Teen depression linked to lack of sleep

Monday, January 4, 2010

The more sleep teenagers get, the better their mental health, says a new study from the Columbia University Medical Center in the US.

Researchers followed the habits of 15,659 adolescents aged 12 to 17 and found those who were allowed to stay up 'til midnight or later were found to be 25 percent more likely to suffer from depression and 20 percent more likely to have suicidal thoughts compared with peers who were in bed before 10pm.

Teens who managed five hours or less per night were 71 percent more likely to suffer from depression and 48 percent more likely to think about committing suicide than those who got eight hours of sleep each night, the UK's Daily Telegraph reported.

VIEW GALLERY: Tips for a good night's sleep

"Our results are consistent with the theory that inadequate sleep is a risk factor for depression," said Dr James Gangwisch, lead author and a professor at Columbia University College of Physicians and Surgeons in New York.

"Adequate quality sleep could therefore be a preventative measure against depression and a treatment for depression."

The study was published in the journal Sleep.

According to the National Sleep Foundation in the US, teenagers need 9.25 hours of sleep each night. It suggests the following for a regular sleep pattern:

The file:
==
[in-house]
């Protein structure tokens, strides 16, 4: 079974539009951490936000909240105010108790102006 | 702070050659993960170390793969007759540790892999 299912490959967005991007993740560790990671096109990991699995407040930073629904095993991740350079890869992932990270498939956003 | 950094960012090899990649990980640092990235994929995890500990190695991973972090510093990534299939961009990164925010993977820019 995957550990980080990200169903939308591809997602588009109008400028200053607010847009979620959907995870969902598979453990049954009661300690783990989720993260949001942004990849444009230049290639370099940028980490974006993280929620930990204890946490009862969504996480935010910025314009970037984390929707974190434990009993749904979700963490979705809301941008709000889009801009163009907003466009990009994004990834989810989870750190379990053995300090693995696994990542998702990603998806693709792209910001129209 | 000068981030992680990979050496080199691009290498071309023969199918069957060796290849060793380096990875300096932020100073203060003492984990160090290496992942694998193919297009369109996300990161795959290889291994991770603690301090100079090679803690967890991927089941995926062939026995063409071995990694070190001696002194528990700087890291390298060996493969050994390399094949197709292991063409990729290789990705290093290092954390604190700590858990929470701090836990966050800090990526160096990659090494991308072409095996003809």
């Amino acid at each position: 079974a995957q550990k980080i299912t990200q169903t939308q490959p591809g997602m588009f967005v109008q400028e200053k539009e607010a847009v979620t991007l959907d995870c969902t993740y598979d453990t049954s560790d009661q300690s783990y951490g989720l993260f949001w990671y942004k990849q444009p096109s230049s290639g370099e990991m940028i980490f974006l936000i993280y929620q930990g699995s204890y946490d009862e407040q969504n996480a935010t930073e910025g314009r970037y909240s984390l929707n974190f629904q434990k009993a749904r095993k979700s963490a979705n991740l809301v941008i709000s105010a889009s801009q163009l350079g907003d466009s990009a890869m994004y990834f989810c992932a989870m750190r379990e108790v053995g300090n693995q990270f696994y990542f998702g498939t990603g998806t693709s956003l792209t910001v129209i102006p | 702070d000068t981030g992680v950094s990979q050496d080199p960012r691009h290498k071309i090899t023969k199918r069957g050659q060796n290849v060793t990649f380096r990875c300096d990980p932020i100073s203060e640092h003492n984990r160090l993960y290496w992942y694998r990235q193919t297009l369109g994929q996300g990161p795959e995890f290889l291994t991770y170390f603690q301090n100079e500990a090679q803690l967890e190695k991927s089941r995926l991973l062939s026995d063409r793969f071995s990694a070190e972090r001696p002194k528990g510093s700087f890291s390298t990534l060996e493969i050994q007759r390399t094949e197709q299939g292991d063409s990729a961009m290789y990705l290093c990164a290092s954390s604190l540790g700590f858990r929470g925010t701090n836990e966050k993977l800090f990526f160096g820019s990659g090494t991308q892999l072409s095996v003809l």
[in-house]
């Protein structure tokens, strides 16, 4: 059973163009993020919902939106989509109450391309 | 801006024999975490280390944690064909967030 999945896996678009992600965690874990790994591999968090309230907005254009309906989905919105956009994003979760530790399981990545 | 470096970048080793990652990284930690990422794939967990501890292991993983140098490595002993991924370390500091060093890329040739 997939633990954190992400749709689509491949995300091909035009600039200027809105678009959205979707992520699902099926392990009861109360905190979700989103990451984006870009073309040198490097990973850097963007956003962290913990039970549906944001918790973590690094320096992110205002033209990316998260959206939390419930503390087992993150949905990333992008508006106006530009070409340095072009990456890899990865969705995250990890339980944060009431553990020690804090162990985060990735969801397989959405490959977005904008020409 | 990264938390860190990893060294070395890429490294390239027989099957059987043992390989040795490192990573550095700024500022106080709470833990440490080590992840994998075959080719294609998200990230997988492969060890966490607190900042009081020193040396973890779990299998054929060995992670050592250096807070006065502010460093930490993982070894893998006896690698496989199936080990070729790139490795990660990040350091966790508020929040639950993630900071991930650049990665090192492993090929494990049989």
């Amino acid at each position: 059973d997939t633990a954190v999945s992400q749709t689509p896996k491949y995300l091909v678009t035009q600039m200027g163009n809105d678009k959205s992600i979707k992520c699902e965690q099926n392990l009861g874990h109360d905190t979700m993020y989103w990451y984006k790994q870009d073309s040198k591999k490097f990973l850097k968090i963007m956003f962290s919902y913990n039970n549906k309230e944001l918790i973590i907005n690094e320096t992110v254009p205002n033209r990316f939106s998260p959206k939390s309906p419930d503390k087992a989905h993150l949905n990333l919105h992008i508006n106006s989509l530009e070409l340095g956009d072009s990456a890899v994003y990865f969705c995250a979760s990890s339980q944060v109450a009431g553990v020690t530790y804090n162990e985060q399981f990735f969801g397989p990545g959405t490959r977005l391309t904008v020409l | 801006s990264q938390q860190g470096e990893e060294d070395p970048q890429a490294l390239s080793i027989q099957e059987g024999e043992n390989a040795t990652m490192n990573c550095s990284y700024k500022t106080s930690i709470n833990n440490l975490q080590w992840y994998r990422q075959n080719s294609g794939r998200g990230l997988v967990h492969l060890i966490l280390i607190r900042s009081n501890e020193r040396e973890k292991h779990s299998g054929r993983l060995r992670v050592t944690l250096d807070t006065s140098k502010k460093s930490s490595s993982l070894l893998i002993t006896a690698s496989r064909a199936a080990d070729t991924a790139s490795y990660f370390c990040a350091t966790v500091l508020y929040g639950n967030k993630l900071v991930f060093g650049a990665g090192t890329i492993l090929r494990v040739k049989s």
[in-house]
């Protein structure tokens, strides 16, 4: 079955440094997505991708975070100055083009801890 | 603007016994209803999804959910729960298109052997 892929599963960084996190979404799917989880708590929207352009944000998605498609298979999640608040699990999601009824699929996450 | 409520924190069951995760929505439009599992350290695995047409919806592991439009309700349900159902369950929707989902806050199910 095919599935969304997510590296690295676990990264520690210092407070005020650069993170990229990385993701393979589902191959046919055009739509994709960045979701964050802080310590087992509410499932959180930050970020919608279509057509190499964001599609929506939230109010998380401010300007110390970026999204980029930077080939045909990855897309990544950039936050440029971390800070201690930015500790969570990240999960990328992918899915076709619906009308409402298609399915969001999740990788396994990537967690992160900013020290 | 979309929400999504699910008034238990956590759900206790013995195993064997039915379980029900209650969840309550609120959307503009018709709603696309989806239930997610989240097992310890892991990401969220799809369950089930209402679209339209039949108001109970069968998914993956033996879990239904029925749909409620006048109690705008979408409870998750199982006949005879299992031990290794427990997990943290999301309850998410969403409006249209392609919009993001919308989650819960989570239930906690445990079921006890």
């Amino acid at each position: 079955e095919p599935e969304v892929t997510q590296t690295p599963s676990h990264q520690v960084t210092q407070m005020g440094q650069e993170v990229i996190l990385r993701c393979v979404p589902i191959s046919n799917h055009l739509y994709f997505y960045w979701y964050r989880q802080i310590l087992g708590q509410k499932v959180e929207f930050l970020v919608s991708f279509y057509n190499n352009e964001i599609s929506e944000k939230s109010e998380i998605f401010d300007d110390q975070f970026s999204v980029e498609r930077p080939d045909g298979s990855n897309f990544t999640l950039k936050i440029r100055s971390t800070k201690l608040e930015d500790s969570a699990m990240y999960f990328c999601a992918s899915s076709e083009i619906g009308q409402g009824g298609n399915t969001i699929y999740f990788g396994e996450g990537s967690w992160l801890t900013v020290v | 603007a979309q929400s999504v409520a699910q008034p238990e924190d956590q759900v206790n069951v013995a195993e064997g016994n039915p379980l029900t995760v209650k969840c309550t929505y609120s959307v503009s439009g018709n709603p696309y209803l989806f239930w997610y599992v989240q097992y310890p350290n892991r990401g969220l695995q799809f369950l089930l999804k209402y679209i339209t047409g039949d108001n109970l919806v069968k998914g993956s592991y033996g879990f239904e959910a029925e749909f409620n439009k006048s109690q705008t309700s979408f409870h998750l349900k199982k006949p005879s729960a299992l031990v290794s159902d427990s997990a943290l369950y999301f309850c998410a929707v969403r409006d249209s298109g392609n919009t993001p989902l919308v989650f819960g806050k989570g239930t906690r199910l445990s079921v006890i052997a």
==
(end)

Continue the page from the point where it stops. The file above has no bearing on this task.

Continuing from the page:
• Make your room cool, quiet and dark and let natural light in upon waking.
  • Establish a regular bedtime and wake-up time and stick as close to that as possible, including on the weekend.
  • Do not exercise, eat or drink a few hours before bedtime.
  • Do the same thing every night before going to sleep to signal to your body it's time to sleep, such as taking a bath or reading a book.

VIEW GALLERY: Foods to help you sleep

Getty ImagesWould you like a rejuvenated vagina? New internal laser therapy promises to boost women's sex lives Getty ImagesBinge-watching TV series signals depression and loneliness Getty ImagesNot so sweet: Excess soft drink consumption causes girls to get their period earlier, increases breast cancer risk Getty ImagesPersonalities predict lifespan: Your mates are better at guessing how long you might live